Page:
How to Catch Lake Trout: Essential Tips

The lake trout is a very interesting species, and it’s also a blast to catch in the lakes where they are found. Lake trout are quite different from other trout …

The lake trout is a very interesting species, and it’s also a blast to catch in the lakes where they are found. Lake trout are quite different from other trout species, and their habitat preferences and the way anglers fish for them are very different. In this post, we will look at how to catch lake trout.

Where are Lake Trout Found?

Lake trout are found throughout Canada and the state of Alaska, but in the continental United States, they are not widespread.

In the Continental U.S. lake trout can be found in the very northern portions of the country, with the largest populations calling the Great Lakes region home.

The lake trout has been artificially introduced into lakes outside of their natural range, with the USGS distribution map showing stocked populations as far south as Arkansas and New Mexico.

How to Target Lake Trout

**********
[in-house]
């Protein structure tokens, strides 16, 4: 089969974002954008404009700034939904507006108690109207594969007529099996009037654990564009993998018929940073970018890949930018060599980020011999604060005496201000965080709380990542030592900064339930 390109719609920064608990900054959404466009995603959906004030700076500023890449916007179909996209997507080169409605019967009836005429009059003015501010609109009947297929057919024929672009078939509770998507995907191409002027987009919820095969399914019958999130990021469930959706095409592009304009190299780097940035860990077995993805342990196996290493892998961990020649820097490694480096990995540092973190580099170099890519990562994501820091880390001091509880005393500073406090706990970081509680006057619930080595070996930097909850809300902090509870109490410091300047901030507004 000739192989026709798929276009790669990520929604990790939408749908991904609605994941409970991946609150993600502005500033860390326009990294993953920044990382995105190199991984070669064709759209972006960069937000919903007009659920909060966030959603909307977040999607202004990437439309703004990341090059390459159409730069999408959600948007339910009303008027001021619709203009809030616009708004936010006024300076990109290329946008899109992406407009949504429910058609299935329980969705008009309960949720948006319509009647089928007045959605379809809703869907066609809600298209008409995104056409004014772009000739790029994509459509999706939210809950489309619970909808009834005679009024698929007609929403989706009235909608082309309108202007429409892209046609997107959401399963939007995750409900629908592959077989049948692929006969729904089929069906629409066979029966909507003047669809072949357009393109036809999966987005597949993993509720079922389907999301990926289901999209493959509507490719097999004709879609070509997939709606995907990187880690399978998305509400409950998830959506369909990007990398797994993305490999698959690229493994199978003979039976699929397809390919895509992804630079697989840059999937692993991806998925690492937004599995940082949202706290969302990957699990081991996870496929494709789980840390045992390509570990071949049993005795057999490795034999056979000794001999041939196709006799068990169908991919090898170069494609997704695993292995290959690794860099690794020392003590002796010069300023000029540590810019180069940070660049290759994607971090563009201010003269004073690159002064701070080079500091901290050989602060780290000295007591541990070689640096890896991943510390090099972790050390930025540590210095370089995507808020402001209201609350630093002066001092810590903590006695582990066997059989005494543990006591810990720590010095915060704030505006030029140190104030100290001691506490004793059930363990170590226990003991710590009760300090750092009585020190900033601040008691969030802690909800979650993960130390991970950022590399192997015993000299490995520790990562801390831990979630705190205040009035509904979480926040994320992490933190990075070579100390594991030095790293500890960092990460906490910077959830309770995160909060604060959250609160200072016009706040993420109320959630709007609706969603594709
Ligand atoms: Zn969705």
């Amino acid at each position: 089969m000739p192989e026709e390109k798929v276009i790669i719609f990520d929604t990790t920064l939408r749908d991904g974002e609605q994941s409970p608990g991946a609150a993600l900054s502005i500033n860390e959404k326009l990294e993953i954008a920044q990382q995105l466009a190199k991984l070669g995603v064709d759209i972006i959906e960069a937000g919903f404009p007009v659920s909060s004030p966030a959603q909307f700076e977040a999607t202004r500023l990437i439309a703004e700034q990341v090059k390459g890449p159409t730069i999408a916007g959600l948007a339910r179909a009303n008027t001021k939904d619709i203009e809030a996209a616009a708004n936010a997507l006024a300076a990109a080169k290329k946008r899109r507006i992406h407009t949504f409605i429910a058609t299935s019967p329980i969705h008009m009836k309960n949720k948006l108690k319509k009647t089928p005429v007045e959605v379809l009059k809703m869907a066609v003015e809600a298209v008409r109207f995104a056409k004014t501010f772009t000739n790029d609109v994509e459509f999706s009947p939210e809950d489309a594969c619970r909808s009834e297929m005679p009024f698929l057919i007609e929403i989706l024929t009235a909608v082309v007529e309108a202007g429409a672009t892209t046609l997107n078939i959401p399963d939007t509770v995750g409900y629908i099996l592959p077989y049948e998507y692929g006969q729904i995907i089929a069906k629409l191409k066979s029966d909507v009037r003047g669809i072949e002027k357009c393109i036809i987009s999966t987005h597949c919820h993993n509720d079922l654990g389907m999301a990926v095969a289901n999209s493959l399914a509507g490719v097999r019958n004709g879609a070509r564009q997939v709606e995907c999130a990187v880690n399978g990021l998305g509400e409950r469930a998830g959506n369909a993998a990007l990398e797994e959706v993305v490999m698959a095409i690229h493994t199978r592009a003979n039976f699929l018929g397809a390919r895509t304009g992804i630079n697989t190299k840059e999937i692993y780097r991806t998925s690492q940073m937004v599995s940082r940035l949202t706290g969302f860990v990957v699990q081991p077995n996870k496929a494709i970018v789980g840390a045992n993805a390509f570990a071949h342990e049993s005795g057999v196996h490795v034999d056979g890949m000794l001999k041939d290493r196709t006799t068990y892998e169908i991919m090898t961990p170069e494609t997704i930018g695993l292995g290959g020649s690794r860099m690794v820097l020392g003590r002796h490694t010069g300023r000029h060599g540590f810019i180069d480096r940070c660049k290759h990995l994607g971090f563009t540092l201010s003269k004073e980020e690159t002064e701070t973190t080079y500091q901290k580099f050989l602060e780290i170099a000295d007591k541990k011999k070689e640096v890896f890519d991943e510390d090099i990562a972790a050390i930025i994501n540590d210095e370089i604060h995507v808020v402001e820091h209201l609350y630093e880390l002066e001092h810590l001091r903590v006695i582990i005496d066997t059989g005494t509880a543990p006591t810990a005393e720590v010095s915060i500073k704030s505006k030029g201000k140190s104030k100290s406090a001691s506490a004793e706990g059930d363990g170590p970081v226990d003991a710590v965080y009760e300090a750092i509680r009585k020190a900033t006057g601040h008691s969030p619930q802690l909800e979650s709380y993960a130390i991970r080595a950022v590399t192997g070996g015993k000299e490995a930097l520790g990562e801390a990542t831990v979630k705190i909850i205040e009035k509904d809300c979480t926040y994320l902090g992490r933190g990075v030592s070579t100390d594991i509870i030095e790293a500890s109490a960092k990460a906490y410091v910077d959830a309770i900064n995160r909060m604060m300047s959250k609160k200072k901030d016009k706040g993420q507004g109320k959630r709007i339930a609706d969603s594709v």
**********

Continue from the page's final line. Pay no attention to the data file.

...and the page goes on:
The majority of fishing for lake trout is done by boat, and this is due to the lake trout’s habitat preferences of deep water and cooler temperatures.

Fishing lake trout consists of trolling and vertical jigging, and in some situations casting, albeit rare.

If you are on a smaller body of water compared to places like the great lakes, you might be able to find localized areas where lake trout congregate, and these areas are prime vertical jigging spots.

In other lake trout fishing situations on large bodies of water, trolling rules the day, and allows you to cover large areas of water relatively quickly, and using your sonar, you can find what depth the fish are using on any given day.

Lake Trout Techniques: Lures or Bait?


Trolling is incredibly popular on large bodies of water to catch lake trout, and during the open water season is the method chosen by almost all anglers on the great lakes.

Trolling for deep water lake trout isn’t easy, and is not comparable to trolling for other species in shallower waters.

Using downriggers, dipsy divers, large weights, and knowing your lure depth at all times is a must to get your baits to the desired depth in order to contact fish.